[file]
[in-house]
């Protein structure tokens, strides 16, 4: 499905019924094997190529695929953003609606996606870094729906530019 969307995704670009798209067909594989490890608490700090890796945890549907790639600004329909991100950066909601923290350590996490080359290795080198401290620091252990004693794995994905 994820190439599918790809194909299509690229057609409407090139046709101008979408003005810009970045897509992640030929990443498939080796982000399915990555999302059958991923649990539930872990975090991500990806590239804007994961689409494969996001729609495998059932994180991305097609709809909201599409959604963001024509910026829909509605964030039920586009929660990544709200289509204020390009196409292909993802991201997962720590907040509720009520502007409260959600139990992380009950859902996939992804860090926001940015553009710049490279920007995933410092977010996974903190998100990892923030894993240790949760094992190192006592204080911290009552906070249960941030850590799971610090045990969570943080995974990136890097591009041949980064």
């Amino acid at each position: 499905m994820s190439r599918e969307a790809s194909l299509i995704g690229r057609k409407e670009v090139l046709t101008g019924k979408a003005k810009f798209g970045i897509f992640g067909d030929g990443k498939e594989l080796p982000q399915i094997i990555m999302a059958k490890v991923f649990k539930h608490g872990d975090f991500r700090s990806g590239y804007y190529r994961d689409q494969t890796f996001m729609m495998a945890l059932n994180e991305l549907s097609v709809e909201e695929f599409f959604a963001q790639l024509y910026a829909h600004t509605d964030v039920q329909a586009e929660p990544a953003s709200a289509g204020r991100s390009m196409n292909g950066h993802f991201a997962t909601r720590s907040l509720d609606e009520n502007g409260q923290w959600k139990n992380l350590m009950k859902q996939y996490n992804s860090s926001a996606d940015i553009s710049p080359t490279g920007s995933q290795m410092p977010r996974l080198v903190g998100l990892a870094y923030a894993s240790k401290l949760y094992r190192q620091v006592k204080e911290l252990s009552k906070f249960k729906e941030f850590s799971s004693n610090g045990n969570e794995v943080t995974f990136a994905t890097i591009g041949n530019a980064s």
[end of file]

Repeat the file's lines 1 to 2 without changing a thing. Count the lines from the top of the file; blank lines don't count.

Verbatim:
[in-house]
């Protein structure tokens, strides 16, 4: 499905019924094997190529695929953003609606996606870094729906530019 969307995704670009798209067909594989490890608490700090890796945890549907790639600004329909991100950066909601923290350590996490080359290795080198401290620091252990004693794995994905 994820190439599918790809194909299509690229057609409407090139046709101008979408003005810009970045897509992640030929990443498939080796982000399915990555999302059958991923649990539930872990975090991500990806590239804007994961689409494969996001729609495998059932994180991305097609709809909201599409959604963001024509910026829909509605964030039920586009929660990544709200289509204020390009196409292909993802991201997962720590907040509720009520502007409260959600139990992380009950859902996939992804860090926001940015553009710049490279920007995933410092977010996974903190998100990892923030894993240790949760094992190192006592204080911290009552906070249960941030850590799971610090045990969570943080995974990136890097591009041949980064």